By Marissa Geiger
[History will help us see our present circumstances and the future more clearly. This two-part series is presented thanks to several months of work from Marissa, researched through dozens of interviews and lengthy searches through Antiochiana and back issues of the Record. –MH]
“When an institution doesn’t have lax leadership, it becomes driven by law and finance and the result is it is a fear driven institution rather than a mission driven institution” -Bob Levin (as quoted by Bob Devine)
By now you have heard the horror stories from the summer, how the renegade administration took matters into their own hands to achieve efficiency, the unjust firings and demotions, and a stagnate air to campus starting the week our President Joan Straumanis gave us her the update on the Board of Trustees (BOT) meeting. Straumanis mentioned that the BOT is paying close attention to the College, even more so and has decided to create a Renewal Commission to revitalize every facet of the campus. She also told us there were plans for a restructuring of the Dean of Students (DOS) office. And then there was the Antioch Independence Fund (AIF), calling for the centralization of the College and moving it out of the University’s control while using $1.2 million (collected from like-minded alumni) to coax University administrators to comply with their demands.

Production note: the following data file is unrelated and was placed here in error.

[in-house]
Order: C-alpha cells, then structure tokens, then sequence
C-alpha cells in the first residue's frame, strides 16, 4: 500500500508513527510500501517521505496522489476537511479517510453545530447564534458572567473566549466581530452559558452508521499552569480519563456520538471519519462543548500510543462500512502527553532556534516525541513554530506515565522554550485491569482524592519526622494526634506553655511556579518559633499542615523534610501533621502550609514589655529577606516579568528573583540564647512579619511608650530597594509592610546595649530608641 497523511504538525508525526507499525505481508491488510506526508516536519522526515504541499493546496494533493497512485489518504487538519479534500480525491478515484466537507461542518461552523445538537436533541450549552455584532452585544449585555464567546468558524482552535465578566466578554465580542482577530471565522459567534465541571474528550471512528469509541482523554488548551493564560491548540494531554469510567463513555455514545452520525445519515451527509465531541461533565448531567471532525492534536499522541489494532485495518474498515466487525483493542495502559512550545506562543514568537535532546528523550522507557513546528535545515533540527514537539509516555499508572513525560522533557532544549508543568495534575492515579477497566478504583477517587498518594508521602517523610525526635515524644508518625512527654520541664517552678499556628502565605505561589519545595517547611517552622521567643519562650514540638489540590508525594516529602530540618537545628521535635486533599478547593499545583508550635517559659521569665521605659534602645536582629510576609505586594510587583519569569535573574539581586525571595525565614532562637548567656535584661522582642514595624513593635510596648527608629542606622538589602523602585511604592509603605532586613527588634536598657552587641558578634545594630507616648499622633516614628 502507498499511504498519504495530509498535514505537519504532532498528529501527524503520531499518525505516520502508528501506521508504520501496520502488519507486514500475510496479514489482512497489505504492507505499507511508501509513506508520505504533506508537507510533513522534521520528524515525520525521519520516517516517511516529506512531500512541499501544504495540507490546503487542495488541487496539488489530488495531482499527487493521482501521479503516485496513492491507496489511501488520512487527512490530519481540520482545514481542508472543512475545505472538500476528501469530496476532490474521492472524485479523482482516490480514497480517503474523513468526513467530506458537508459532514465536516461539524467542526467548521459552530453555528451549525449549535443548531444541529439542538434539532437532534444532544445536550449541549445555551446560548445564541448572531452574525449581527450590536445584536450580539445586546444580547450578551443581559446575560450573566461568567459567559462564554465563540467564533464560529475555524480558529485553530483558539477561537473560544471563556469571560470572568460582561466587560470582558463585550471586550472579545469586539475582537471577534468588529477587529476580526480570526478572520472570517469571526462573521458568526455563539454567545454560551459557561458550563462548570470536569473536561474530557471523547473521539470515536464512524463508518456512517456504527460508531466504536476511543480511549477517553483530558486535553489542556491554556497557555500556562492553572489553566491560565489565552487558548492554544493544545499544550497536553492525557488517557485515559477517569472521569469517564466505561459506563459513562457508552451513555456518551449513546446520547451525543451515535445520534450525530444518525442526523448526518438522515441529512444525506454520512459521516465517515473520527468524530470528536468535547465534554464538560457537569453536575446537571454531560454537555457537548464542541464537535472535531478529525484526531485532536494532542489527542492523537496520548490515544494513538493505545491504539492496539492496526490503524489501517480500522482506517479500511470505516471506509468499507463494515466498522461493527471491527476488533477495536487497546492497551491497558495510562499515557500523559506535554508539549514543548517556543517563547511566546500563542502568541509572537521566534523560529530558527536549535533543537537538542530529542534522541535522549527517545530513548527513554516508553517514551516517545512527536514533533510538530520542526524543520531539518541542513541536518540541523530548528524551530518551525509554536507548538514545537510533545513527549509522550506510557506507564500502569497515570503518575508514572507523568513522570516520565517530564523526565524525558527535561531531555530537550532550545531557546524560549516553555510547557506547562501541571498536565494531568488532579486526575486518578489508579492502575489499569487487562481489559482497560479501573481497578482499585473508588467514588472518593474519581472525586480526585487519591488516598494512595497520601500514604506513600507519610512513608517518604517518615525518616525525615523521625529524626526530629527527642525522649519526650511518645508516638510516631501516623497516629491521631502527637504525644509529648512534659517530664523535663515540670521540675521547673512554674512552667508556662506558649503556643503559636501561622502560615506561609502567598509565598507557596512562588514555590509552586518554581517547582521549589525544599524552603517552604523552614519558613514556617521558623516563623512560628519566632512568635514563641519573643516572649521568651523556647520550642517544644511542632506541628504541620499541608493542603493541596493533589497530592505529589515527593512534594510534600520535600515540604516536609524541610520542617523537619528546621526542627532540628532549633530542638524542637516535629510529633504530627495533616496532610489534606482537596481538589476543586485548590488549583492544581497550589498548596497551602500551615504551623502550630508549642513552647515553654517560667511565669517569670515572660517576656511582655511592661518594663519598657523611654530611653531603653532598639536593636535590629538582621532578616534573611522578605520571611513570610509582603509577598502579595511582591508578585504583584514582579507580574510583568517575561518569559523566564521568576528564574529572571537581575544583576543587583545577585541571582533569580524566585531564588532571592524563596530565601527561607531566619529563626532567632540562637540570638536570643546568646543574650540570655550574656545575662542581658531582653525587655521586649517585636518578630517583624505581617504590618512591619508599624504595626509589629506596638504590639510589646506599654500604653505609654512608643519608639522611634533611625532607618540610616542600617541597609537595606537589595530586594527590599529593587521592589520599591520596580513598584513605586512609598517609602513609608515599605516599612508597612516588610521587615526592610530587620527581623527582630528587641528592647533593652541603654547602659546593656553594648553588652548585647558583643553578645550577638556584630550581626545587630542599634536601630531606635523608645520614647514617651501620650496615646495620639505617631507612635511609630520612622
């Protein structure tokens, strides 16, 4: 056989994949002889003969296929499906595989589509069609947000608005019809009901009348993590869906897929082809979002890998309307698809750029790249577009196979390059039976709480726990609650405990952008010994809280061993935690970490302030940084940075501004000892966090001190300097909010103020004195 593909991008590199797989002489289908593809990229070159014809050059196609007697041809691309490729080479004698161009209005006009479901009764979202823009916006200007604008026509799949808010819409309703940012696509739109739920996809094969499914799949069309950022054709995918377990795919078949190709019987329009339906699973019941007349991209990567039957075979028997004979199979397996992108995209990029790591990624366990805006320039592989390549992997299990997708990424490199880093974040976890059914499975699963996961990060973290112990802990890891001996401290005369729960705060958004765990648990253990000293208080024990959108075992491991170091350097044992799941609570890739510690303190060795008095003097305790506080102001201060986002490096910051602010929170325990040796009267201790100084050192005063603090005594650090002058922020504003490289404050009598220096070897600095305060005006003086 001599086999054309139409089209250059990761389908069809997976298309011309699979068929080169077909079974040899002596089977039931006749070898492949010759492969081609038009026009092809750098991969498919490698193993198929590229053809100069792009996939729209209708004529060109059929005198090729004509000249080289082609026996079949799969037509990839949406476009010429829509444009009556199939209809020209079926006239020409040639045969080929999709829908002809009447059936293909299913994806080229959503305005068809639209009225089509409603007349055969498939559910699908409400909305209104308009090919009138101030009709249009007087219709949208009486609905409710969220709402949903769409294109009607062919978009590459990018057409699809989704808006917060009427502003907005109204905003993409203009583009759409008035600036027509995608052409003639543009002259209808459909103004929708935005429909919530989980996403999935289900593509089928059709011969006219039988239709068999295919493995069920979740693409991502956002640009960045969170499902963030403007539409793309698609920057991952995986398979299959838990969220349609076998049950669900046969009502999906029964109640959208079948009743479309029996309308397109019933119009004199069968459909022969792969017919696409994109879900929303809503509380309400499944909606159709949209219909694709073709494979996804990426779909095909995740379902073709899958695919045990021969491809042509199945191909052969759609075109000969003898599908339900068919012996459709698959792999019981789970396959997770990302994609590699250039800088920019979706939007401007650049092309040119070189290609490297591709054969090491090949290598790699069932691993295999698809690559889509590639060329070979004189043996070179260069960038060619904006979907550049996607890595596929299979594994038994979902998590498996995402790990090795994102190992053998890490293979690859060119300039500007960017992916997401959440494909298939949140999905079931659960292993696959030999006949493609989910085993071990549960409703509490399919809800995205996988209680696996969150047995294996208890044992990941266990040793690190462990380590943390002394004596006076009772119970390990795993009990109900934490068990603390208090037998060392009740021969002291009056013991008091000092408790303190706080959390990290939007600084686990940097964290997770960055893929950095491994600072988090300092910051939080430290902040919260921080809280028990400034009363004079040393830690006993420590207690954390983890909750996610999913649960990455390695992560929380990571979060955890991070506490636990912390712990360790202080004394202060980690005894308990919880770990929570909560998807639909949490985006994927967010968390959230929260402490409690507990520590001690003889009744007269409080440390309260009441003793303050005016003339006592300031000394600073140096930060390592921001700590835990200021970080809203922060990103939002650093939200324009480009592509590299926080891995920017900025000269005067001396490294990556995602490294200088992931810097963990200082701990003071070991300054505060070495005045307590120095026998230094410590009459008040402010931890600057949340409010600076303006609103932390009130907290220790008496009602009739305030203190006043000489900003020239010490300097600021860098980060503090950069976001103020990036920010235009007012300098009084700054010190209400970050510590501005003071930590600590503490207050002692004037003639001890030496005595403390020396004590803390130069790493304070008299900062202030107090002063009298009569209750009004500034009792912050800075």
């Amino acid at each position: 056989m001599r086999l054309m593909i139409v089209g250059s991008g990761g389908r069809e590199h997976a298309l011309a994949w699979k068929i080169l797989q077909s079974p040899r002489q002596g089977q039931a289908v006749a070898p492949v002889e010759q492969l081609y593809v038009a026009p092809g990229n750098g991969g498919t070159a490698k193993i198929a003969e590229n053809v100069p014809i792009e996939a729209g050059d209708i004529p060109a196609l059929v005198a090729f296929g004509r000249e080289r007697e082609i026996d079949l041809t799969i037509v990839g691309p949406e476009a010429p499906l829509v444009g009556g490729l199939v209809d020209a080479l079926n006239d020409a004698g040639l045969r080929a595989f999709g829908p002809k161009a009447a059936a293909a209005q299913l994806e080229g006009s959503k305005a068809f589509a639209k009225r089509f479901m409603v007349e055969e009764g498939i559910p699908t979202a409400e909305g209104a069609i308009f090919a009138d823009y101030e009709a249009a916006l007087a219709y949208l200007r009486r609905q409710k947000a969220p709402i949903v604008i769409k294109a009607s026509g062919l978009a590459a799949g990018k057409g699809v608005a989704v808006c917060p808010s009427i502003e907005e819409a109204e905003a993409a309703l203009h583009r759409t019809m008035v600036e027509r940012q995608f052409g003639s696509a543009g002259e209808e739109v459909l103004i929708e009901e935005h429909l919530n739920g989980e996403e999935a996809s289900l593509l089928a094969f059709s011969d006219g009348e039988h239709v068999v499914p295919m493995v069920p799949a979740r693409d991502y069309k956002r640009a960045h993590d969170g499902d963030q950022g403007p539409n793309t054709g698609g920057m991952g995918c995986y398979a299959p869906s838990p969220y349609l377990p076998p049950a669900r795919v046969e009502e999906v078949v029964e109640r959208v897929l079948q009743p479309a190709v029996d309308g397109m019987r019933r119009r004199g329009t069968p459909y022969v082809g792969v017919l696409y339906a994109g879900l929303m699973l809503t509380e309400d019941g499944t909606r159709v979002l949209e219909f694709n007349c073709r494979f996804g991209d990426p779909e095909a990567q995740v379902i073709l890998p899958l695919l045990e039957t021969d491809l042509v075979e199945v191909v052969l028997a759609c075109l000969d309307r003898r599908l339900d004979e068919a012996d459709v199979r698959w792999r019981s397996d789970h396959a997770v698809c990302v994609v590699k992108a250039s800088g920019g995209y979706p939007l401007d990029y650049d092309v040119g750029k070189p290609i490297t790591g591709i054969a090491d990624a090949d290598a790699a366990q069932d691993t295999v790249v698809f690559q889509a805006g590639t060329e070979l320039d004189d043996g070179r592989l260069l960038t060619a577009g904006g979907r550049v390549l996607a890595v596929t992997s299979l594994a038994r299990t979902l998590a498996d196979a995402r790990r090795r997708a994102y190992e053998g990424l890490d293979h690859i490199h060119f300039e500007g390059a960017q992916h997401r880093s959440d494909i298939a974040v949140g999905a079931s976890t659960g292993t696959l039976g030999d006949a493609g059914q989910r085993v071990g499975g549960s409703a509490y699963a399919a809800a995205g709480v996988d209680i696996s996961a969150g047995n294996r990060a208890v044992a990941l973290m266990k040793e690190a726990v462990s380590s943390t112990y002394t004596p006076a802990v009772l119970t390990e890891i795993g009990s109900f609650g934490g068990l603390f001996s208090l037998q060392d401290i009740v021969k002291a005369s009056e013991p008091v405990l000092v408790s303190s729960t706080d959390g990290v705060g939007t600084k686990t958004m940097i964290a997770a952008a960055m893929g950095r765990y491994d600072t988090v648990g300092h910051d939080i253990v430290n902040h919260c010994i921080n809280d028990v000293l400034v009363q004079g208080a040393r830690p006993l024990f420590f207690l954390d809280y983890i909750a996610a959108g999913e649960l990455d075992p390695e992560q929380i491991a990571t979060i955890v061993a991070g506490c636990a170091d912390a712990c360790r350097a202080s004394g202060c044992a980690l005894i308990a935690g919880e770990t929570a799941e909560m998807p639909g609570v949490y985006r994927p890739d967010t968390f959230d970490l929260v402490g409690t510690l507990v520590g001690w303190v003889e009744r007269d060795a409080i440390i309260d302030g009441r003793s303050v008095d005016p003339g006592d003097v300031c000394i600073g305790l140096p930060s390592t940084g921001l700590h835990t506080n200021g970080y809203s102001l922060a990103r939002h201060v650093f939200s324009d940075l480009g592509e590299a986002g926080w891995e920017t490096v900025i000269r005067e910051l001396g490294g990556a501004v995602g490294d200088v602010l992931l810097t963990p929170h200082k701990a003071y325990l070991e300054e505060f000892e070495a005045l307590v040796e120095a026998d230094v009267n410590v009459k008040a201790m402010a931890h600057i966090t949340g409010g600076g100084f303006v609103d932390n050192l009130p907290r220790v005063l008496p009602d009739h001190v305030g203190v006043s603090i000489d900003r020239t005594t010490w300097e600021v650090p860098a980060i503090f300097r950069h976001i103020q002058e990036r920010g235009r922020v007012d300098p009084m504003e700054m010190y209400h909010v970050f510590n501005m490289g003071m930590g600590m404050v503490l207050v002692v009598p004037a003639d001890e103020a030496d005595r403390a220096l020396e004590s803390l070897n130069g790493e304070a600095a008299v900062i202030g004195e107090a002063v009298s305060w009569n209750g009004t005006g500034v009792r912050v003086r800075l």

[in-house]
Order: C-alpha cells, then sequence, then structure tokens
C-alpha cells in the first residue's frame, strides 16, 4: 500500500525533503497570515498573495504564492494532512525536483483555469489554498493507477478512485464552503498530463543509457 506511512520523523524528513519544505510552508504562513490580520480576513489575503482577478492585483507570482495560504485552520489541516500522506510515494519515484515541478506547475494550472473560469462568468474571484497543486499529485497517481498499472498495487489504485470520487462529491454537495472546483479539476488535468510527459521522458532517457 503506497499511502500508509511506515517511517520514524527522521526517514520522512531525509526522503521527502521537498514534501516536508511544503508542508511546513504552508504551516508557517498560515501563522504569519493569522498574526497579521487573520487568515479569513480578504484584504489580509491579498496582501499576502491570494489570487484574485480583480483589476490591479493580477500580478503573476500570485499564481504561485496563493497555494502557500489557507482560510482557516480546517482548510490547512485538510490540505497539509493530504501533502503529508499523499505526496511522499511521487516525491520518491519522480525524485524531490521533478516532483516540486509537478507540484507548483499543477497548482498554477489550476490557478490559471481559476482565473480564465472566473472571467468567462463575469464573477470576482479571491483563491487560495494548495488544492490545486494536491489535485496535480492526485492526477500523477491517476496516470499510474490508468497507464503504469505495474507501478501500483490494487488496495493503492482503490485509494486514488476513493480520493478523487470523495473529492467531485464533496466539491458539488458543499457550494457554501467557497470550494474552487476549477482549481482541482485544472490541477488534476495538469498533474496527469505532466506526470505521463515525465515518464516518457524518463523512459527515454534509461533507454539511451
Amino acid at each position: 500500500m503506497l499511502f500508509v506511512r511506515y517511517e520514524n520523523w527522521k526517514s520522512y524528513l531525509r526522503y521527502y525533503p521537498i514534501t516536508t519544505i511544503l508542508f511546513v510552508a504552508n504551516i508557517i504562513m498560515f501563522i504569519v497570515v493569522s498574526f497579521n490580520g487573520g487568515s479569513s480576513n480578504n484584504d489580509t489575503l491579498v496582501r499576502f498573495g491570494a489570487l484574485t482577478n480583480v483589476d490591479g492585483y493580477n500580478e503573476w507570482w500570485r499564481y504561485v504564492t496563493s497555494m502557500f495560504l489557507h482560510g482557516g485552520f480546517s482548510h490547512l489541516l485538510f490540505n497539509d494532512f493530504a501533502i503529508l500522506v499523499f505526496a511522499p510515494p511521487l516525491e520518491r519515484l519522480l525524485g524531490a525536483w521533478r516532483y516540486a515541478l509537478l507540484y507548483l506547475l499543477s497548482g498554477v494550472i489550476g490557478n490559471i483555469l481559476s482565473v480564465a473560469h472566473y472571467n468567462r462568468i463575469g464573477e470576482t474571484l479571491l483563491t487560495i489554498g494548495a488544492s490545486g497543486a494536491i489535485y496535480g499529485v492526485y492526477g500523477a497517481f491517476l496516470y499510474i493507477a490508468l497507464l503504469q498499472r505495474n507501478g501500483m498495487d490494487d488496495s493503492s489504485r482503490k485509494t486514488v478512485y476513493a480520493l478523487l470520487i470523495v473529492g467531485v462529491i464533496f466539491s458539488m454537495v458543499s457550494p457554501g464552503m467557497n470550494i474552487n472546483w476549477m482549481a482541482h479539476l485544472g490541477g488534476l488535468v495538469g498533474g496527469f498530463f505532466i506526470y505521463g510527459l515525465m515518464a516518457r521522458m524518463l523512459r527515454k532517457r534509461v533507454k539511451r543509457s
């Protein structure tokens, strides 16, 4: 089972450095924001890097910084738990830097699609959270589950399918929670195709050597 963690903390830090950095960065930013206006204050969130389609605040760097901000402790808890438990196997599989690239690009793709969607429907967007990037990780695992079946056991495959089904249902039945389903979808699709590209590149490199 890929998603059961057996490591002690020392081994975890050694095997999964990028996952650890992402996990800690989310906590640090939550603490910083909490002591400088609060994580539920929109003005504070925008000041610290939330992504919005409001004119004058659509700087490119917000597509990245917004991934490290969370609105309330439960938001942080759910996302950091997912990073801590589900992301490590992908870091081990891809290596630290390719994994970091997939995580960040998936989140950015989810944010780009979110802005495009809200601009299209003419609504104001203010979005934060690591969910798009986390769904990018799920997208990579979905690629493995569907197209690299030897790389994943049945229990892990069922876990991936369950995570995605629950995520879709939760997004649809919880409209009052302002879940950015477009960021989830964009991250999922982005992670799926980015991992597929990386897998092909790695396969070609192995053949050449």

It was at Joan’s meeting that I met some feisty alumni who worked closely with the AIF. That was the start of my mission to find out about the relationship between the University and the College, since Joan’s meeting had me near panicked tears. I was determined to eradicate this growing fear within me by discovering where the deepest root of our current crisis lies. I use the term crisis lightly, as we have been in much worse condition, as I hope to point out to you. I contended most of the summer that the cause to all our woes was merely a mismanagement issue. I began by asking the question, “Who is really in charge here?”
I think that question is integral to understanding the Antioch College (AC) and Antioch University (AU) relationship and I hope to show you where the line lies between the two. I apologize in advance for holes in my research/writing. As I am limited as a student for time and limited in terms of length, I have meticulously selected what I am discussing. I am hoping this will start a dialogue on campus about our history and I welcome any corrections/arguments against what I say here.